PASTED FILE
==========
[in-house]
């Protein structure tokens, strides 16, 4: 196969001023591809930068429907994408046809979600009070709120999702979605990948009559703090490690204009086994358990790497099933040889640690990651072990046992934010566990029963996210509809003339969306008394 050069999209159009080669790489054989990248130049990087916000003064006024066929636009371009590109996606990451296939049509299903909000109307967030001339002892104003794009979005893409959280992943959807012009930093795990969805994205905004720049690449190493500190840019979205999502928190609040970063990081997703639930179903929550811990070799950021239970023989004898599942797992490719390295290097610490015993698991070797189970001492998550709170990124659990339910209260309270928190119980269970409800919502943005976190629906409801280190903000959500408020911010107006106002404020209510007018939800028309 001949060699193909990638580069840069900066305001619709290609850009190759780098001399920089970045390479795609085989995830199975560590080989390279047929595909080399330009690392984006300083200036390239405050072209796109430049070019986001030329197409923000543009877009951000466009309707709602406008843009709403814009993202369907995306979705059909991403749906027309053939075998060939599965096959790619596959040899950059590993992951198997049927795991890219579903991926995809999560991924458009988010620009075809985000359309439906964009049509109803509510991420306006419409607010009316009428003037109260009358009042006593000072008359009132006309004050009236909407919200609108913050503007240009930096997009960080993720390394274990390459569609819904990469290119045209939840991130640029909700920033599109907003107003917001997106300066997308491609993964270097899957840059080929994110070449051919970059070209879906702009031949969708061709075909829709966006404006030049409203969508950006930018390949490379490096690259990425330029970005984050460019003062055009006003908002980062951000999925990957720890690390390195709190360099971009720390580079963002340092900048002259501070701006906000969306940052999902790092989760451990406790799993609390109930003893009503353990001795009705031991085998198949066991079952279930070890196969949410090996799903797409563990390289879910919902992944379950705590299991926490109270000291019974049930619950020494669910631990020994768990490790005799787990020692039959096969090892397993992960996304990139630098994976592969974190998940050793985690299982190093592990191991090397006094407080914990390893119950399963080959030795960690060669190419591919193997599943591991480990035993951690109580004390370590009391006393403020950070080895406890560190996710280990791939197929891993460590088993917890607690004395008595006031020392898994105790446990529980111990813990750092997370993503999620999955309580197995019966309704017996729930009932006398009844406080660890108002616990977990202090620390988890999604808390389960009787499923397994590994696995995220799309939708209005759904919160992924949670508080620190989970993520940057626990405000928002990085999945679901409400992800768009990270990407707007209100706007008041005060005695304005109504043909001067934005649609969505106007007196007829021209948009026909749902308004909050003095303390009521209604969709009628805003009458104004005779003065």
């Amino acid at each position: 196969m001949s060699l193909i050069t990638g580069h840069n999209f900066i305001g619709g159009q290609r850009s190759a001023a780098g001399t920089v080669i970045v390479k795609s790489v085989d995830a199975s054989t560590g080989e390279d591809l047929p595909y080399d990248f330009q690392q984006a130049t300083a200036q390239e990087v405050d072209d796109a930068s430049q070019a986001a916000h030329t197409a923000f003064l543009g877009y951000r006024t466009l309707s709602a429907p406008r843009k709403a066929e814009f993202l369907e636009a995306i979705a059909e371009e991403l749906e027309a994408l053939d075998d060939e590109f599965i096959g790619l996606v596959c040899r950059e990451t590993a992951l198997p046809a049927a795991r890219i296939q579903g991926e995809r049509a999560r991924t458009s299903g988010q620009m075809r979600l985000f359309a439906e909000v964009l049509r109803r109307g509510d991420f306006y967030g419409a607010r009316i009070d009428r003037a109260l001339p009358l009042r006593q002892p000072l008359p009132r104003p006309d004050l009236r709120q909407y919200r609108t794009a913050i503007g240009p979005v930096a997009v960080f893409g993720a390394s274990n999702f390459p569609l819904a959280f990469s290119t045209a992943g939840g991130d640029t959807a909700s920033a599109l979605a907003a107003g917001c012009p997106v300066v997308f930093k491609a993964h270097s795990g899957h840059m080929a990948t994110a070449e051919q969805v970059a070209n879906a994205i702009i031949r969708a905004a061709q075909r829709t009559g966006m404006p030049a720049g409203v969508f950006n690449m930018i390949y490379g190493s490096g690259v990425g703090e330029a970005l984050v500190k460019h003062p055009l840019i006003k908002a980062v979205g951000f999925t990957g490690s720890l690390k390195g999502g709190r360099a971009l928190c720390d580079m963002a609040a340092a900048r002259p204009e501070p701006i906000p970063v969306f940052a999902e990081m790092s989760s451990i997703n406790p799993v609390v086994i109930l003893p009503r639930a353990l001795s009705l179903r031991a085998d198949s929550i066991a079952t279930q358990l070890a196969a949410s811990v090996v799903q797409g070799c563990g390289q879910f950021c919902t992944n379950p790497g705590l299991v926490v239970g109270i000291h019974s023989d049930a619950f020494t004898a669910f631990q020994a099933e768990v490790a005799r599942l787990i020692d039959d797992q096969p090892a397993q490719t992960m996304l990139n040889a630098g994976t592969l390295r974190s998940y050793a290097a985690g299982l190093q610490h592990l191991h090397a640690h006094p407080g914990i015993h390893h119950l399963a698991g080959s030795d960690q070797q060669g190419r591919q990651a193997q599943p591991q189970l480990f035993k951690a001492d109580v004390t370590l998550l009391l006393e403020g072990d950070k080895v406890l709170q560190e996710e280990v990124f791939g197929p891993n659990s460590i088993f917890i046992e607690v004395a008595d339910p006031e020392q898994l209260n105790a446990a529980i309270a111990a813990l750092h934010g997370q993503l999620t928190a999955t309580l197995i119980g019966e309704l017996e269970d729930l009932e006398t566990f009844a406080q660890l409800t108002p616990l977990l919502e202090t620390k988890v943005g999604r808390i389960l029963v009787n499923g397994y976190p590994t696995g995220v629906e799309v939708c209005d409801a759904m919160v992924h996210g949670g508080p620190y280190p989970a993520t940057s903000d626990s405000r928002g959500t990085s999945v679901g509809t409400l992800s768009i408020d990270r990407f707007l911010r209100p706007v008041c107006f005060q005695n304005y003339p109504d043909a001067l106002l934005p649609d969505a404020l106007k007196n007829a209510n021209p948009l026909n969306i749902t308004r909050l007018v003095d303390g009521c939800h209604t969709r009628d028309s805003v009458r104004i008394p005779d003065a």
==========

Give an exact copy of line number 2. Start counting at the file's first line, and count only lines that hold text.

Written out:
């Protein structure tokens, strides 16, 4: 196969001023591809930068429907994408046809979600009070709120999702979605990948009559703090490690204009086994358990790497099933040889640690990651072990046992934010566990029963996210509809003339969306008394 050069999209159009080669790489054989990248130049990087916000003064006024066929636009371009590109996606990451296939049509299903909000109307967030001339002892104003794009979005893409959280992943959807012009930093795990969805994205905004720049690449190493500190840019979205999502928190609040970063990081997703639930179903929550811990070799950021239970023989004898599942797992490719390295290097610490015993698991070797189970001492998550709170990124659990339910209260309270928190119980269970409800919502943005976190629906409801280190903000959500408020911010107006106002404020209510007018939800028309 001949060699193909990638580069840069900066305001619709290609850009190759780098001399920089970045390479795609085989995830199975560590080989390279047929595909080399330009690392984006300083200036390239405050072209796109430049070019986001030329197409923000543009877009951000466009309707709602406008843009709403814009993202369907995306979705059909991403749906027309053939075998060939599965096959790619596959040899950059590993992951198997049927795991890219579903991926995809999560991924458009988010620009075809985000359309439906964009049509109803509510991420306006419409607010009316009428003037109260009358009042006593000072008359009132006309004050009236909407919200609108913050503007240009930096997009960080993720390394274990390459569609819904990469290119045209939840991130640029909700920033599109907003107003917001997106300066997308491609993964270097899957840059080929994110070449051919970059070209879906702009031949969708061709075909829709966006404006030049409203969508950006930018390949490379490096690259990425330029970005984050460019003062055009006003908002980062951000999925990957720890690390390195709190360099971009720390580079963002340092900048002259501070701006906000969306940052999902790092989760451990406790799993609390109930003893009503353990001795009705031991085998198949066991079952279930070890196969949410090996799903797409563990390289879910919902992944379950705590299991926490109270000291019974049930619950020494669910631990020994768990490790005799787990020692039959096969090892397993992960996304990139630098994976592969974190998940050793985690299982190093592990191991090397006094407080914990390893119950399963080959030795960690060669190419591919193997599943591991480990035993951690109580004390370590009391006393403020950070080895406890560190996710280990791939197929891993460590088993917890607690004395008595006031020392898994105790446990529980111990813990750092997370993503999620999955309580197995019966309704017996729930009932006398009844406080660890108002616990977990202090620390988890999604808390389960009787499923397994590994696995995220799309939708209005759904919160992924949670508080620190989970993520940057626990405000928002990085999945679901409400992800768009990270990407707007209100706007008041005060005695304005109504043909001067934005649609969505106007007196007829021209948009026909749902308004909050003095303390009521209604969709009628805003009458104004005779003065």